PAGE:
Theme: Parties & Elections | Content Type: Journal article

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Gender Politics after Corbynism

Bice Maiguashca and Jonathan Dean


Henry & Co.

| 1 min read


This article examines Corbynism's gender politics, and its relationship with feminism. We note that in the early years of the Corbyn period there were starkly opposed positions on the gender dynamics and feminist-friendliness of the Corbyn project. This, in turn, reflected wider factional divisions, often mapping onto different articulations of the relationship between feminism, race/whiteness, and trans rights. We then describe how initial prospects for the cultivation of a more gender-sensitive left politics were ultimately undermined by two key developments: first, a discursive terrain in which feminism increasingly became pitted against the Corbynite left; and second, a defensiveness within the Corbyn project that made it resistant to immanent critique. We conclude by arguing that the failure of pro-Corbyn feminists to gain much traction must be contextualised within the dynamics of personalisation, instrumentalisation and polarisation that increasingly shape our political culture.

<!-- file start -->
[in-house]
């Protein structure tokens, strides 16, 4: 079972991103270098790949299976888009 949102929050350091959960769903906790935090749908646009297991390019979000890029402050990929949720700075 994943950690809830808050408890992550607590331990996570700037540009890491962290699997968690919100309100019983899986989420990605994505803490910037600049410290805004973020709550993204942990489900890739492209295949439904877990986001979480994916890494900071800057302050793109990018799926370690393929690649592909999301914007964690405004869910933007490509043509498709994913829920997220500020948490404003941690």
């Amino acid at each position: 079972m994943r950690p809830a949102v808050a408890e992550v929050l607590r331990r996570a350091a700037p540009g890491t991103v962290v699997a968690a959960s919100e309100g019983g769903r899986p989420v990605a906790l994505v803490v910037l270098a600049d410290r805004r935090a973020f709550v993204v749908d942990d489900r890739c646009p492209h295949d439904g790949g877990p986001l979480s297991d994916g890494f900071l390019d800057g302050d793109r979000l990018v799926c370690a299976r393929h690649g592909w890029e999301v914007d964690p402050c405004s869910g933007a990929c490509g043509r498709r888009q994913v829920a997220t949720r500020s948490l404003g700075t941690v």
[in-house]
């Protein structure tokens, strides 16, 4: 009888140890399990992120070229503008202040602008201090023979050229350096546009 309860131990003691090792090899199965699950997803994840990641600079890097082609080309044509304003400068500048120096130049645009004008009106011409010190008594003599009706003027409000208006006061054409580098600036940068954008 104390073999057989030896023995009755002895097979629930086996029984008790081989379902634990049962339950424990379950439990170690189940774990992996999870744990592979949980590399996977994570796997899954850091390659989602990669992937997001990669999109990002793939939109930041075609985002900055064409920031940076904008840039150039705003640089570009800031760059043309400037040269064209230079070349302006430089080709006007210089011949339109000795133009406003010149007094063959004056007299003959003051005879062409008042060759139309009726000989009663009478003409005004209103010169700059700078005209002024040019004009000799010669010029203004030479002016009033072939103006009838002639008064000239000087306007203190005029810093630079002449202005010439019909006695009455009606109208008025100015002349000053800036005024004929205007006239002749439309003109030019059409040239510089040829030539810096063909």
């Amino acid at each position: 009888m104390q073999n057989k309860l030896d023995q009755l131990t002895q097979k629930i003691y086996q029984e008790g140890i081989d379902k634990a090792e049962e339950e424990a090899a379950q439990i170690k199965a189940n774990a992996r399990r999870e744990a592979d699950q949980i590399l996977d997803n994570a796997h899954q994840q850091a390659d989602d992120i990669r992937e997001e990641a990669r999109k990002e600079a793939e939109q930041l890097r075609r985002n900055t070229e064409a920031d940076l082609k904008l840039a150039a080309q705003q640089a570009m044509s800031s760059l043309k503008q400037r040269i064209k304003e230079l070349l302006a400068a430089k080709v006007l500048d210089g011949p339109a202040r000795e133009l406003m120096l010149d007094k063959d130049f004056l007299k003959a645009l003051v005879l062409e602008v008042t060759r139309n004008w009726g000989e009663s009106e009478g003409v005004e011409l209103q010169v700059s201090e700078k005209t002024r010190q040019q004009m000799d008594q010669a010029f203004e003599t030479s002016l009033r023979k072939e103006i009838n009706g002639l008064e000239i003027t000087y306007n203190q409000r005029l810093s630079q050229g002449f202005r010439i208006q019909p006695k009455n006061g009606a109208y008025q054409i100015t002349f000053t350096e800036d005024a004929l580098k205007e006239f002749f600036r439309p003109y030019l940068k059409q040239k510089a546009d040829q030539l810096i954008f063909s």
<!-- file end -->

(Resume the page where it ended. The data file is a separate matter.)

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  • Bice Maiguashca

    Bice Maiguashca

    Bice Maiguashca is Associate Professor in the Politics Department at Exeter University.

    Articles by Bice Maiguashca
  • Jonathan Dean

    Jonathan Dean

    Jonathan Dean is Associate Professor in the School of Politics and International Studies at Leeds University.

    Articles by Jonathan Dean
Volume 94, Issue 4

Latest Journal Issue

Volume 94, Issue 4

Includes a collection on Scottish Politics After Sturgeon, edited by Ben Jackson and Anna Killick. This features articles such as 'Independence is not Going Away: The Importance of Education and Birth Cohorts' by Lindsay Paterson; 'Diary of an SNP First Minister: A Chronopolitics of Proximity and Priorities' by Hannah Graham; and 'Politics, the Constitution and the Independence Movement in Scotland since Devolution' by Malcolm Petrie. There are a wide range of other articles including 'Unlocking the Pensions Debate: The Origins and Future of the ‘Triple Lock’ by Jonathan Portes and 'The Politics of England: National Identities and Political Englishness' by John Denham and Lawrence Mckay. Finally, there is a selection of book reviews such as Branko Milanovic's review of Equality: The History of an Elusive Idea by Darrin M. McMahon, and Alexandre Leskanich's review of Cannibal Capitalism by Nancy Fraser.

Find out more about the latest issue of the journal